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Isleofgough    7

Regarding crashes: houdini is not as stable as C4D, at least on OSX. The need to use VEX or python will come up well before one needs to do anything more than xpresso in C4D. As a modeling alternative, I don’t know anyone who thinks it is as easy or versatile for most modeling compared with C4D, modo, or whatever. It is a great program and very powerful, but it is still a bit of a niche in the 3D world for special effects. The indie version is no doubt the best deal of any 3D program other than blender.

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Sreckom    11
Quote

The need to use VEX or python will come up well before one needs to do anything more than xpresso in C4D.

 

I would not agree on this part, you can do A LOT before even touch VEX or Python.

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grain    107

I've used houdini a bit, definitely not an expert, but I would say it's the perfect companion to C4D rather than a replacement for it. The two co-exist beautifully. Houdini engine makes it even easier to get them working together, but I often just use Alembic to go from one to the other. IMO nothing beats Cinema for speed when doing look dev, motion graphics, concept and design work. Houdini allows you to make procedural .. anything, basically. But sometimes you don't need that level of control, you just need to put some simple objects in, nice textures, and smash out something quickly.

 

Side note, they've been mentioned before - Entagma. I just want to highlight their most recent houdini tutorial, it's fantastic. So many quick things they do that show how houdini's procedural nature give you a lot of creative options.

http://www.entagma.com/procedural-modeling-quilling/#more-1070

 

The way I would use this would be to build the setup in houdini, and then use houdini engine / alembic to export it to Cinema to do camera moves, texture, light, animation. You could do it all in houdini but for me Cinema is just way easier and more responsive for that stuff. 

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nerv    278

Speaking of Entagma aka Aixponsa, you can clearly hear and see how C4D is still a crucial part of their workflow on this webinar*:

 

http://info.nvidia.com/redshift-gpu-rendering-aixsponza-reg-page.html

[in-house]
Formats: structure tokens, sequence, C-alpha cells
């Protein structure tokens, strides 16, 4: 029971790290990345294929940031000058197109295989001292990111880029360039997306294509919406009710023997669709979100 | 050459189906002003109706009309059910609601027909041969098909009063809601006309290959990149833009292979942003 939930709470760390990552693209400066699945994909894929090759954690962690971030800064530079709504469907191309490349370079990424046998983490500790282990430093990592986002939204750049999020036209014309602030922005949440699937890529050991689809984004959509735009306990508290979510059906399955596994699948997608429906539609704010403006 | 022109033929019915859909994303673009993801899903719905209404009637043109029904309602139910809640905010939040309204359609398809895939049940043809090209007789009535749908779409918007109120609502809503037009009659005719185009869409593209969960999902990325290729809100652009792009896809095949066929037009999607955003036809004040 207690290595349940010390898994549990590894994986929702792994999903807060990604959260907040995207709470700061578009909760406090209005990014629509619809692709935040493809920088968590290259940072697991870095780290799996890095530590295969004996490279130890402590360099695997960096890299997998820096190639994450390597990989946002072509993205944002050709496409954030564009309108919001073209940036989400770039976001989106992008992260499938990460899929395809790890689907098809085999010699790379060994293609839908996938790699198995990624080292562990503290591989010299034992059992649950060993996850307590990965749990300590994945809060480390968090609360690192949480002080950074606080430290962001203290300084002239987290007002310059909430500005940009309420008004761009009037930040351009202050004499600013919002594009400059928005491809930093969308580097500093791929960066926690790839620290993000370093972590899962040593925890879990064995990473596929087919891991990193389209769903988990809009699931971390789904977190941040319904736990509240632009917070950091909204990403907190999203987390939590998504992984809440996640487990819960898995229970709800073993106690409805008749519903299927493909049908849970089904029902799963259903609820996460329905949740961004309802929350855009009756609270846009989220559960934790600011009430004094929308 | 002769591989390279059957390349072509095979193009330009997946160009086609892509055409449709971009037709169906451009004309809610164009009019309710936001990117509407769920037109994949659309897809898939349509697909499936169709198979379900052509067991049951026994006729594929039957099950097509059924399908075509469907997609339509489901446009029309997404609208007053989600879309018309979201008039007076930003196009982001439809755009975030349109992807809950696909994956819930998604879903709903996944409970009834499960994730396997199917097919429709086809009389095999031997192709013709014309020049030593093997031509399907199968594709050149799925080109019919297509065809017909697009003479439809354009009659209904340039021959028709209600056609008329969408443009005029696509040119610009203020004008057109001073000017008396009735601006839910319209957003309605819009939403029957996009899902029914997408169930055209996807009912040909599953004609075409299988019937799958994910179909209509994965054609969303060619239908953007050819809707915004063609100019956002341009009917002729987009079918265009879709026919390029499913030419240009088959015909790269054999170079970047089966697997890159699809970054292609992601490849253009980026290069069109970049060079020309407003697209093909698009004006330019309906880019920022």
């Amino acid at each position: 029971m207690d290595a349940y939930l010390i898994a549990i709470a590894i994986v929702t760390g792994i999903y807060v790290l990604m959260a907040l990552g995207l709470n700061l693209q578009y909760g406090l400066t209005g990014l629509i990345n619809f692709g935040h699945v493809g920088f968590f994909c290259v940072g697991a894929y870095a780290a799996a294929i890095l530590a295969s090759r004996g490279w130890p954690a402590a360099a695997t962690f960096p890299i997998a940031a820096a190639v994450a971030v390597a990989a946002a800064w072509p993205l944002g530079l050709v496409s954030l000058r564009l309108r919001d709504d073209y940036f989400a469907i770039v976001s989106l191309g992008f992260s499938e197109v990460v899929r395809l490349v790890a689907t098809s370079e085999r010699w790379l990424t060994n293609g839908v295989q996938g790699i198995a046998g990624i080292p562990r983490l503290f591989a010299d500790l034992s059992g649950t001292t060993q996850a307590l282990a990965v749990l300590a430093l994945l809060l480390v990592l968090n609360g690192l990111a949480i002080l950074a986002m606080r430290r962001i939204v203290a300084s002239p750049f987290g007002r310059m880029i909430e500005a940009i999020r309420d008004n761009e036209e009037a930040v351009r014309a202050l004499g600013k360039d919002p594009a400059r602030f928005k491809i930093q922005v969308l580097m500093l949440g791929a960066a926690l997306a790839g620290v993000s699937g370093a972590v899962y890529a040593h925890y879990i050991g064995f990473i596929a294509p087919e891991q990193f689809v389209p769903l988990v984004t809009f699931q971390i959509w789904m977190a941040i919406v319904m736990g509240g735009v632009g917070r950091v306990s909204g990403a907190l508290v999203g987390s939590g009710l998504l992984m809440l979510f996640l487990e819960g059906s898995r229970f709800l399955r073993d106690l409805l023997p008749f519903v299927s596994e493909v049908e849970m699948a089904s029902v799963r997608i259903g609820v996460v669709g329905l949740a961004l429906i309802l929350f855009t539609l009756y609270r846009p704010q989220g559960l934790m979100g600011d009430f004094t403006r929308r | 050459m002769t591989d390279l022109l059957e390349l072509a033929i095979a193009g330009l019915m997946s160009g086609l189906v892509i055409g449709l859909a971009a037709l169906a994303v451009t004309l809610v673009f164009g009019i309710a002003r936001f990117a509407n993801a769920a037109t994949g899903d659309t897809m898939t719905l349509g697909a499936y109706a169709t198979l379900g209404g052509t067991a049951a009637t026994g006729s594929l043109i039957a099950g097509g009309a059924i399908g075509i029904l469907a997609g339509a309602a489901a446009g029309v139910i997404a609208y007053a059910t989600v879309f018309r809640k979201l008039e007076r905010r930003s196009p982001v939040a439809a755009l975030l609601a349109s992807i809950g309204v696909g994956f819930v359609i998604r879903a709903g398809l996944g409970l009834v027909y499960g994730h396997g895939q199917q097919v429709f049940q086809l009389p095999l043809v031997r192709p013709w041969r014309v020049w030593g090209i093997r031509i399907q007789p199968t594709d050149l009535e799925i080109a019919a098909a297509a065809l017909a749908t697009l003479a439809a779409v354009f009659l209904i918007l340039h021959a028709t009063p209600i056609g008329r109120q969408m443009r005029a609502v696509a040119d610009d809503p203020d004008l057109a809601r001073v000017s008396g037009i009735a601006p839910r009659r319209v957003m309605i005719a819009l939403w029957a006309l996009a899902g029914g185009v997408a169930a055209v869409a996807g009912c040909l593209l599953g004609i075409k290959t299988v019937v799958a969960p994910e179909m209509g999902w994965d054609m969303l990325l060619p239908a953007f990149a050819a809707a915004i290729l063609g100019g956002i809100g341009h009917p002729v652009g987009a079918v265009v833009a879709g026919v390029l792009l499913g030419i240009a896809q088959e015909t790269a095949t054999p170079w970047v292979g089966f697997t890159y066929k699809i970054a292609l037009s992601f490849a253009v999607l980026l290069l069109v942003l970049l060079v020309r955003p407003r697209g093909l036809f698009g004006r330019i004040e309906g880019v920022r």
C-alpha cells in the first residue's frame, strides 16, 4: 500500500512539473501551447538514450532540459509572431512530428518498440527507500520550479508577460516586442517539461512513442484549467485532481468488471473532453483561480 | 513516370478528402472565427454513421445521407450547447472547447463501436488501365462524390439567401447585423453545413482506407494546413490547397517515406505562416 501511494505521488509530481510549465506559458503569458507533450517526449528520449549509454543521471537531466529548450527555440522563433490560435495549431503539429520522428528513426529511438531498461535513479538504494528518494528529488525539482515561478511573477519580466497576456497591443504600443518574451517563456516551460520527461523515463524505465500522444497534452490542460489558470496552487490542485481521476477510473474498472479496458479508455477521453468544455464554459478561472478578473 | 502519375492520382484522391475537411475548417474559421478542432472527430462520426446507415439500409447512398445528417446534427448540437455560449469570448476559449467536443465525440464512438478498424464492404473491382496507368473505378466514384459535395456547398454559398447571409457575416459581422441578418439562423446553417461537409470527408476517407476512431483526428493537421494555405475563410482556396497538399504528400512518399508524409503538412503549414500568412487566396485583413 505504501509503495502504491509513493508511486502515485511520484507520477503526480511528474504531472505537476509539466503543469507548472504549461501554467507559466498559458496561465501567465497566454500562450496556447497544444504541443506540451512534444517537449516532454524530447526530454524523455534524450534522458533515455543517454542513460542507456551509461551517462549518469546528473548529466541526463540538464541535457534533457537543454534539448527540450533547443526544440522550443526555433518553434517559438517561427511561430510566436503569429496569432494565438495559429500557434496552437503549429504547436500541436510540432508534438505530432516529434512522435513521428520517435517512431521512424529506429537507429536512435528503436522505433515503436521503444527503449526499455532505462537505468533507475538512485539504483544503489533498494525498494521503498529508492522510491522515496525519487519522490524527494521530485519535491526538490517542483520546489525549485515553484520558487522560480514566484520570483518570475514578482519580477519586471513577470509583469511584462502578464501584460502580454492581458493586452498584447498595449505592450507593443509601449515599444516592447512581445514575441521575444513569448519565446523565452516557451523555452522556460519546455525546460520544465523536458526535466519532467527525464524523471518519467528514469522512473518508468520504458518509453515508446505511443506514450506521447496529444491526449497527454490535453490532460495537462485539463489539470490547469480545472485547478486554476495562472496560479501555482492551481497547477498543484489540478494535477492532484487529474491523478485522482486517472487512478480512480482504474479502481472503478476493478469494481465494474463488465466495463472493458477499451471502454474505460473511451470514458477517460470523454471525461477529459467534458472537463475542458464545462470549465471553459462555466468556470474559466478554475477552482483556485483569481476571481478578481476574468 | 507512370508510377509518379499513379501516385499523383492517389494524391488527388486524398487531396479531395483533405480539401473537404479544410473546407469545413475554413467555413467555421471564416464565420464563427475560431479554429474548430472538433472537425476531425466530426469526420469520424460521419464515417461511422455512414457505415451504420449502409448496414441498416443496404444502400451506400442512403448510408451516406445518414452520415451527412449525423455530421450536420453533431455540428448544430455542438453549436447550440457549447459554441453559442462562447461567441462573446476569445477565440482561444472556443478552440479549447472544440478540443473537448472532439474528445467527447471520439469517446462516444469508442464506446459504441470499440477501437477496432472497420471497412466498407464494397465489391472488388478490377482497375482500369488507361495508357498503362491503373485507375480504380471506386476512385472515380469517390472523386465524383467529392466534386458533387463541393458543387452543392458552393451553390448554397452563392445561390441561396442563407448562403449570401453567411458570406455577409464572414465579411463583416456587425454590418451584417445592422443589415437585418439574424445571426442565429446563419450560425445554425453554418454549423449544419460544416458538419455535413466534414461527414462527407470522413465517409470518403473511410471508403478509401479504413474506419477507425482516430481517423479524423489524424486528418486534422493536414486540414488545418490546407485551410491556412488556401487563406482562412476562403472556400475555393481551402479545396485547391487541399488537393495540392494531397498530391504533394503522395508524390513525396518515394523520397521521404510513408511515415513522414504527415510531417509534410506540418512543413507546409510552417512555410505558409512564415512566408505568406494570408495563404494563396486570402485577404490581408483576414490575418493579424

So I’d be careful perpetuating the myth that they’ve completely abandoned C4D for Houdini. 

 

* the webinar is not live anymore but I think you can watch a recording. 

 

 

 

 

 

 

 

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  • Here's one workflow tip that could be the gateway drug into Houdini for those who haven't yet dipped their toes in the  Houdini water.

     

    If you've got a C4D scene that is making your viewport crawl and you want to check animation timings bake the scene out as an Alembic and use Houdini Apprentice as your 3D flip book. This is better than rendering preview animations as once the Alembic scene is imported into Houdini can be viewed in full 3d and view in RT at the project frame rate. If you qualify for Houdini Indie then you've got the added benefit of being able to export an Alembic back into C4D if you've altered it.

     

    Also Houdini has an excellent OpenGL renderer so while there you can spit out client test renders in OpenGL without all the scene object cluttering the render.

     

    Redshift users can make use of rsProxy files to send textured objects from one application to the other. Houdini Indie does not allow export of full scene Proxies but you can send a full scene proxy from C4D to Indie.

     

    Saving your XP Cache in Houdini bgeo format means you can access you XP particle simulation in Houdini and as an added bonus all data you've applied to particles such as age, colour and mass etc are available in Houdini. Houdini handles massive particle simulations with ease so if you've got an XP simulation chugging in C4D cache it out as bgeo and view it in real time in Houdini.

     

    Currently my XP knowledge vastly outweighs my Houdini particle knowledge so I'm trying to crack the problem of XP's lack of dynamic particle trails with a combination of exporting XP particles over to Houdini then seeing if I can attach dynamic trails to the particles that will interact with other scene geometry. I think this is a good example of using the strengths of each package to get a big win, now I just need to work out how to do it.

     

    You may not want to ditch C4D from your workflow like me but Houdini Indie for $200 is a Swiss Army knife for any workflow hobbyist or professional. Start small then move up to using Houdini for things that it's traditionally strong at as Dynamics, fluids and particles then send them back to C4D and have a symbiotic relationship between the applications. With both applications open on different desktops it's like having a 3D über application open.

     

    Houdini Indie for the price of a plugin you've got one heck of a workflow accelerator and god level dynamics system at your disposal. Even if you only use Houdini Apprentice as a 3d flip book it's worth it.

     

     

     

     

     

     

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